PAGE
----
January is a month of contradictions, from the highs of New Years Eve and the momentum of fresh starts and cleaner closets to the reality of dark winter days filled with putting away holiday decorations and getting tax paperwork ready. There's a noticeable lack of sugary cookies and far fewer twinkling lights. And during this month, I always find that my cooking becomes much more basic and stripped down, not for any of the more popular reasons (diets and cleanses), but more because I often look to our pantry to start really using up what we have on hand and trying to find vegetables that I'm inspired by at the farmers market. Lately we've been cooking up crisp fennel to add to wild rice or grain dishes, sautéing lots of mushrooms, and roasting potatoes. We've got red cabbage in the refrigerator and slice it thinly to make fish tacos once or twice a week, and hearty greens are always in heavy rotation. It's not as colorful as spring and summer produce, and sometimes it feels much more dutiful, but that's January for you: a month of pokes and prods to keep on your toes in the kitchen. Or, alternatively, to just sit down -- which is really nice, too. This recipe combines both of those sentiments: it uses a wonderful grain you may not be familiar with, but beyond that it's a very simple and satisfying recipe that won't take much time out of your short day and will leave you feel energized and ready to look ahead.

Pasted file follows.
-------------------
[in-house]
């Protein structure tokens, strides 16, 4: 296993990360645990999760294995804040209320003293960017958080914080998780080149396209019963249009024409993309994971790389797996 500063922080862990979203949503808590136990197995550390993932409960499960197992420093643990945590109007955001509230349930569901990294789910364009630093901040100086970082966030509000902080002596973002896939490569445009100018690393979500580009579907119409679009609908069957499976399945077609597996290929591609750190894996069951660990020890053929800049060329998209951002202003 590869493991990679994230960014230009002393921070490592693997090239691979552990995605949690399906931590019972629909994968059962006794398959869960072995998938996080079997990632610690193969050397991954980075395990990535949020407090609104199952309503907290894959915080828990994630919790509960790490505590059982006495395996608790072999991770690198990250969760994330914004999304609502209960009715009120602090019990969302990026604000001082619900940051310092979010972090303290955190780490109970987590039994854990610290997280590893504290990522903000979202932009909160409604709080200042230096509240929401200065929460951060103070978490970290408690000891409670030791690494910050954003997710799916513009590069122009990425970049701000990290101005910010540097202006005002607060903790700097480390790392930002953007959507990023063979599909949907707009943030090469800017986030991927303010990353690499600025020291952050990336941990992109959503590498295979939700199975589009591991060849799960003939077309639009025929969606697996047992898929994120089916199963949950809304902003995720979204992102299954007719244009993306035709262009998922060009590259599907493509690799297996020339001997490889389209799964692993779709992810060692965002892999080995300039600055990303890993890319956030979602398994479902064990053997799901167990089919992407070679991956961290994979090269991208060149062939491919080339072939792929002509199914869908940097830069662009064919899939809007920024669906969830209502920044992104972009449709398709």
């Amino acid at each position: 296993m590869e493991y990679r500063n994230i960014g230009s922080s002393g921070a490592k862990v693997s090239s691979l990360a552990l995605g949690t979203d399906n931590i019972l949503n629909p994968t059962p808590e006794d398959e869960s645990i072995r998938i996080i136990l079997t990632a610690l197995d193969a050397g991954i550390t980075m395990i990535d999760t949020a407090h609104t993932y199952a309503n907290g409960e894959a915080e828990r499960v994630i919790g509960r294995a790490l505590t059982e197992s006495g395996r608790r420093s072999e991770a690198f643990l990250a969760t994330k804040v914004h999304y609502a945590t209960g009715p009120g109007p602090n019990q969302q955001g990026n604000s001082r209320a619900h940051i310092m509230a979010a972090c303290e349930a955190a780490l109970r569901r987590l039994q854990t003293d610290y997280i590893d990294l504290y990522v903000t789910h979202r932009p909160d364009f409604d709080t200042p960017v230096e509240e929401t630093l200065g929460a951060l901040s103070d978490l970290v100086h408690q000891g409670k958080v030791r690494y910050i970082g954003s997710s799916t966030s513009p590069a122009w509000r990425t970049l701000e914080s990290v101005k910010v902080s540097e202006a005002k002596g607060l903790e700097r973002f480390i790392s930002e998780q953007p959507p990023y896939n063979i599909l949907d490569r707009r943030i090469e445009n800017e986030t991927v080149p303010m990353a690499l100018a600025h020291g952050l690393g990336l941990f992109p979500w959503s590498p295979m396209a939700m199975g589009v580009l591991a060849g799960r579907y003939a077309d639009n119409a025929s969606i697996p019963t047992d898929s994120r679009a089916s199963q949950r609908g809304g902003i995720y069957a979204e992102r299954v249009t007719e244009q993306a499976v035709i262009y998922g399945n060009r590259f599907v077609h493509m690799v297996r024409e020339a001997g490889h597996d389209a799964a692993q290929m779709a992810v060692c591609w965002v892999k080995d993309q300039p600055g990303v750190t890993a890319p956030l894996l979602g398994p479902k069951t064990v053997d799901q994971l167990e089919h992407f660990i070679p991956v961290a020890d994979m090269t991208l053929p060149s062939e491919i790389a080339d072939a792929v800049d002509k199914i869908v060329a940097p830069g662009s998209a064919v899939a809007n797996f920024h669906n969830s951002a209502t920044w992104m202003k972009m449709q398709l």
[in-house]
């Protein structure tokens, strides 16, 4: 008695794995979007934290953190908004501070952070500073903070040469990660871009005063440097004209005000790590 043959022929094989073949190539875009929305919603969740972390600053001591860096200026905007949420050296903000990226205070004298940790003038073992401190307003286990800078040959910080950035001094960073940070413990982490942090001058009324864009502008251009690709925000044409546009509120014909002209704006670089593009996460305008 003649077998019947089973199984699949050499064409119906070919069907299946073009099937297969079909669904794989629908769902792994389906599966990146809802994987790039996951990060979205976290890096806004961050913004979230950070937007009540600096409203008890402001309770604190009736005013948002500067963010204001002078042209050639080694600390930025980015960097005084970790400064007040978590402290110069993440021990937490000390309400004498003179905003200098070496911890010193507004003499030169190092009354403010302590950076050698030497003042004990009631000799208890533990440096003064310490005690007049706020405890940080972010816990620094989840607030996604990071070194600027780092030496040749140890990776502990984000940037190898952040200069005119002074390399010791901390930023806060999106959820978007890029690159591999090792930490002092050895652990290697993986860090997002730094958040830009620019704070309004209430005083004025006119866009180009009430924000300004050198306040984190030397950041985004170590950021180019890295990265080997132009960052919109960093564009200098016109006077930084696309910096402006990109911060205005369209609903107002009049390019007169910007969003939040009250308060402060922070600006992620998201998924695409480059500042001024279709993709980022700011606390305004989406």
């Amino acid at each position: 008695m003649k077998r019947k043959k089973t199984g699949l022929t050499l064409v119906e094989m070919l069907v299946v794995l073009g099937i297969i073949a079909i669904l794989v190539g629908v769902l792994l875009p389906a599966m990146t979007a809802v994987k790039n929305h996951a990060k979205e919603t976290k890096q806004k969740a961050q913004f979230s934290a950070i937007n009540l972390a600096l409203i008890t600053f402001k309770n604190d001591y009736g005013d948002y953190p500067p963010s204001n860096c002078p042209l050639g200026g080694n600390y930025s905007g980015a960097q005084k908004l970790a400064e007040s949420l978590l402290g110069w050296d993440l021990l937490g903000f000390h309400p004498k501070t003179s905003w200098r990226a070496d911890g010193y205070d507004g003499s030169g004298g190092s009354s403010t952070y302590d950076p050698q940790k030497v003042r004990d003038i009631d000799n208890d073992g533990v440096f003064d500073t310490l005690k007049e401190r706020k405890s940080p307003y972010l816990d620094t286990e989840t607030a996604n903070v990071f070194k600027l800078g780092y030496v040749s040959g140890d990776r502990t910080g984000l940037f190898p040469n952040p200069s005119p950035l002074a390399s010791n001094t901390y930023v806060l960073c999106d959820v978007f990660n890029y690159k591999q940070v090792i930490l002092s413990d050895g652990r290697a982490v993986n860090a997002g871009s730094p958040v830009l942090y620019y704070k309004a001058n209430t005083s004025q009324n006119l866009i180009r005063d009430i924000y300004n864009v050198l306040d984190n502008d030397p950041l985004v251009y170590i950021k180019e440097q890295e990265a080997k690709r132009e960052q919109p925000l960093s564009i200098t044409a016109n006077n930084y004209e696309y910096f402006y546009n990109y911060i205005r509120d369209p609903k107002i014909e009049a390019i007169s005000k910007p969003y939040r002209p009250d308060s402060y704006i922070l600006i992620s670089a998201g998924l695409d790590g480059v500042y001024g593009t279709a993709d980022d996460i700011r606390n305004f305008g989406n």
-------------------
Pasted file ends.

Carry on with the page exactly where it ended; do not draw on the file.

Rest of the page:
I don't remember the first time I met Ashley Rodriquez, which in my experience is often the case with friendships that begin online and soon blossom to actual friendship. When I lived in San Francisco, I started reading Ashley's beautiful blog Not Without Salt and when I moved to Seattle a few years ago, we had the opportunity to actually grab coffee and share meals in person. She's someone I feel I've known for a long time, and I've been so looking forward to her first cookbook, Date Night In. I tested a few of the recipes for the book, and knew it was going to be filled with dozens more that I was excited to make. What I didn't expect was the rich narrative, detailing the challenges and joys of marriage and how Ashley and Gabe navigate having three young kids, vibrant careers and a romantic home life together (and if you know them personally, they do it with admirable style).